When I was little, Michael Meyers was my hero.
I felt some sort of real connection there; I had a great deal of empathy, saw common ties between my own personal manner and ideals.
His expressionless – “actions, not words” sort of demeanor was a way, a philosophy that I could really relate to, and I really admired him for his juggernautal fortitude and relentless determination.
I felt the same way about Jason Vorhees, come to think of it.
I suppose had their victims been a bit less on the dumb and utterly vapid side of things, I might have seen these ‘monsters’ for the villains they were supposed to be, rather than the heroes of darwinism I first perceived them to be; I might also have seen the movies for horror and suspenseful terror, rather than the comedic morality plays I thought them to be.
Instead, these figures were each an evolutionary catalysts, leaving but a handful of well-meaning and intelligent or otherwise gifted individuals standing in their wake. More than that, they were hard-working and determined individuals, for whom failure was not an option.
I think these two were the people in my life who shaped me the most.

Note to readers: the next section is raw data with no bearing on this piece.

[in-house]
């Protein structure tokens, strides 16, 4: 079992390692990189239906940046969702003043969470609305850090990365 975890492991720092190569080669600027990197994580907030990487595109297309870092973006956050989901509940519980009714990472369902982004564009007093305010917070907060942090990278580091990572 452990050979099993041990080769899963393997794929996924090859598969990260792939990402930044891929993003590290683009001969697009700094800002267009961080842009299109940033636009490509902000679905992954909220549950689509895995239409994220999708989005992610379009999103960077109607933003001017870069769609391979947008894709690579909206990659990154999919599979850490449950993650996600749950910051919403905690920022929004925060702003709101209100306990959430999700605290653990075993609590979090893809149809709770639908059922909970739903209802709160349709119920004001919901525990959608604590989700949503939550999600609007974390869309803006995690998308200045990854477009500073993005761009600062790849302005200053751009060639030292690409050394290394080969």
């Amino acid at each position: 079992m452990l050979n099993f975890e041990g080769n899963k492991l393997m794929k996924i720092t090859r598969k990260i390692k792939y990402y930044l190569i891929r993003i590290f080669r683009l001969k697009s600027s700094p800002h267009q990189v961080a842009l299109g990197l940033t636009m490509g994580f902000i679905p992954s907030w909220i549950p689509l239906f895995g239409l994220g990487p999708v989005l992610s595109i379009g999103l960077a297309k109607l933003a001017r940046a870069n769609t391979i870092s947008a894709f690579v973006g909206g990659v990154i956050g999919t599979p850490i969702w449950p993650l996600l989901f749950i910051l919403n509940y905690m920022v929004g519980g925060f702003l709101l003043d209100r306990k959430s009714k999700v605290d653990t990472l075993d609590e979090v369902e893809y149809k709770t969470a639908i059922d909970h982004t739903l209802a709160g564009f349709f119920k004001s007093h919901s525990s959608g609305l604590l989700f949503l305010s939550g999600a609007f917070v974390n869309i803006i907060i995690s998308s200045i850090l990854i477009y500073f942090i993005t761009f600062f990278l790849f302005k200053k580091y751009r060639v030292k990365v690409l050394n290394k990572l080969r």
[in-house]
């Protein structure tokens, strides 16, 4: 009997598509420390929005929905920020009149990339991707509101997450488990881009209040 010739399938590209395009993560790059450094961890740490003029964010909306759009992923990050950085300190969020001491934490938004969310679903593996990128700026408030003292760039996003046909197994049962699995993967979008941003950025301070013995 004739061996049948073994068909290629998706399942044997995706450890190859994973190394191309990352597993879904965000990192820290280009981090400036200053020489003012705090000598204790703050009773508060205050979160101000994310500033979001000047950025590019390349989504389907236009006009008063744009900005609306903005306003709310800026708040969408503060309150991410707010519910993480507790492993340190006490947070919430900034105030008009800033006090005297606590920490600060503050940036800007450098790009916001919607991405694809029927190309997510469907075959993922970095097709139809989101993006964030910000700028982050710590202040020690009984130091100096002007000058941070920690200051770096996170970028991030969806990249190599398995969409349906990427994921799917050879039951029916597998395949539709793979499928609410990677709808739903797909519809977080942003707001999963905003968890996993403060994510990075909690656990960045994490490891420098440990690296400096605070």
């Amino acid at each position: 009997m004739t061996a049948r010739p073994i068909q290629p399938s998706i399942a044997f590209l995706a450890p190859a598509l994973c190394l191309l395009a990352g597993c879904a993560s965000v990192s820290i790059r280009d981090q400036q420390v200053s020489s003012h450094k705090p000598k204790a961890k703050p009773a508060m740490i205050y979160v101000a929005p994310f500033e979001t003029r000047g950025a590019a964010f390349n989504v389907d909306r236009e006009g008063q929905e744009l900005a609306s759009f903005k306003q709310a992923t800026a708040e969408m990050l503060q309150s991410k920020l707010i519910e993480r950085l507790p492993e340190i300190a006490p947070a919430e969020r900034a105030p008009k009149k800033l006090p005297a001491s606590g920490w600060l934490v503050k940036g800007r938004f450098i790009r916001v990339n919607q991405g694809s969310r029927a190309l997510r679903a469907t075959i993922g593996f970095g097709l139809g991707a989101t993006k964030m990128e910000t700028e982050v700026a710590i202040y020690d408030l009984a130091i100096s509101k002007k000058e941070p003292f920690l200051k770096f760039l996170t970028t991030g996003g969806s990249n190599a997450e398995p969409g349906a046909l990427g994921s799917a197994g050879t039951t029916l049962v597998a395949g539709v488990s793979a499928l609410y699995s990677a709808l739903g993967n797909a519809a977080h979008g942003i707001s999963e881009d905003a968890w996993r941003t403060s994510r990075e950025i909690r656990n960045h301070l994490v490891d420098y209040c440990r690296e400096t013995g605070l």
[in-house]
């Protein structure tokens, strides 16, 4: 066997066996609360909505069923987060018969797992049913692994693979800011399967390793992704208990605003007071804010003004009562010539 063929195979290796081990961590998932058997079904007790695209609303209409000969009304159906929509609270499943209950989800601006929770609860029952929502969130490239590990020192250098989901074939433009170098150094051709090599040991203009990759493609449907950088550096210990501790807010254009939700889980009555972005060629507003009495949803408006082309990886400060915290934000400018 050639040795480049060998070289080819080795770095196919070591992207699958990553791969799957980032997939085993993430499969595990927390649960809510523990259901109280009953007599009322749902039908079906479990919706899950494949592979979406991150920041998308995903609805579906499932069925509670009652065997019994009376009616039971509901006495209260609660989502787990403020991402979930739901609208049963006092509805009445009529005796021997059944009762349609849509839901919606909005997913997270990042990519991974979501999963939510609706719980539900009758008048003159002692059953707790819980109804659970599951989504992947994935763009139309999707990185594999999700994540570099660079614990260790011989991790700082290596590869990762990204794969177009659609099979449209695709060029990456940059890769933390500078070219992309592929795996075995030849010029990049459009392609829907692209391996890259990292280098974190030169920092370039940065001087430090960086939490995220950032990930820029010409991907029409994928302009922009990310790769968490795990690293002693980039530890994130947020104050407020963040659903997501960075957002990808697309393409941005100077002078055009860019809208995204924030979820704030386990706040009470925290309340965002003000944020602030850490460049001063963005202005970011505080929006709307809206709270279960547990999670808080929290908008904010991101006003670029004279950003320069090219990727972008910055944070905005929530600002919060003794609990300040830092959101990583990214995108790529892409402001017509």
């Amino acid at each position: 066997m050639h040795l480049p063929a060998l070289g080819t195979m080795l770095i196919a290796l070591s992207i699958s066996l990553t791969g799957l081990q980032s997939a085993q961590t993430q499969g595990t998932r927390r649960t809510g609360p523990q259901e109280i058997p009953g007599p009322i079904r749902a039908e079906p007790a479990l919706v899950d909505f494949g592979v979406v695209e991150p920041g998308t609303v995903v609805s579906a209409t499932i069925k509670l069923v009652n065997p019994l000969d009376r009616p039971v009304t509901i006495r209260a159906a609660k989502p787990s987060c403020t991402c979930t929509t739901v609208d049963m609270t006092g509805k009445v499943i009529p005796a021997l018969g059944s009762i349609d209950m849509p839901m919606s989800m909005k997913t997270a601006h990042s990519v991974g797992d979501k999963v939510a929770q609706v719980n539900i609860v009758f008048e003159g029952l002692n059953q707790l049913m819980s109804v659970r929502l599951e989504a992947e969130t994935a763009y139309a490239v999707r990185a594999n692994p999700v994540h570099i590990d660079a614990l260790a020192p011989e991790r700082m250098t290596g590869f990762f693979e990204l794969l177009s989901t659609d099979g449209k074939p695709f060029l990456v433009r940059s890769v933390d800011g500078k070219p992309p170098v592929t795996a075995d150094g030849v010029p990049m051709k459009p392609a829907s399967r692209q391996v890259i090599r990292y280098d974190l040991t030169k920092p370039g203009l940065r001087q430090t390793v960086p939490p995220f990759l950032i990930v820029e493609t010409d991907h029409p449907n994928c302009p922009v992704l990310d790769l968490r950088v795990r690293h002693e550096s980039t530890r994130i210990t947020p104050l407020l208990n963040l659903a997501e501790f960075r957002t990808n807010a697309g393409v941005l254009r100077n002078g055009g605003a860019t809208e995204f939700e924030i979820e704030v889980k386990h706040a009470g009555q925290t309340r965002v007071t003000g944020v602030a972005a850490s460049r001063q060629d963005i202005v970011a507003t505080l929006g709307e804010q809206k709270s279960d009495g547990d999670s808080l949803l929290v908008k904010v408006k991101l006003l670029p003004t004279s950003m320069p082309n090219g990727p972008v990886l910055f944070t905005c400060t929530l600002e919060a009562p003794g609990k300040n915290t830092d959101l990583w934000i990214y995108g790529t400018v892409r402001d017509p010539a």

They gave me the attitude that leads me to stand up and do things again and again, no matter how hard I get knocked down – to push on for hours, days, weeks with little to no rest or personal time… and just when I think I have had enough, the phone rings – another impossible or improbable task – and I find myself wanting more.
I’ve finished games with broken bones, climbed ladders with disjointed knees, gone into work with an unmended arm and the intention of having it fixed after the clock struck “5”, spent days and days awake and standing or sitting in one place – waiting to put that one final stroke to the canvas or the final touch on thousands of lines of code.
I’ve taken the hardest emotional and financial hits anyone could ever imagine – one after the other, after the other for years longer than I feel most people could, and have always stood up to the challenge of digging myself out – the thrill of adversity… “Is that all you’ve got?” has been my life-long motto.
It seems am never truly happy unless there is a problem to be solved, a war to be won, a mission impossible. If I am ever truly happy, then I have seriously failed myself and those around me.
Contentment is a death to purpose, and purpose, is breathing’s only worthy defense.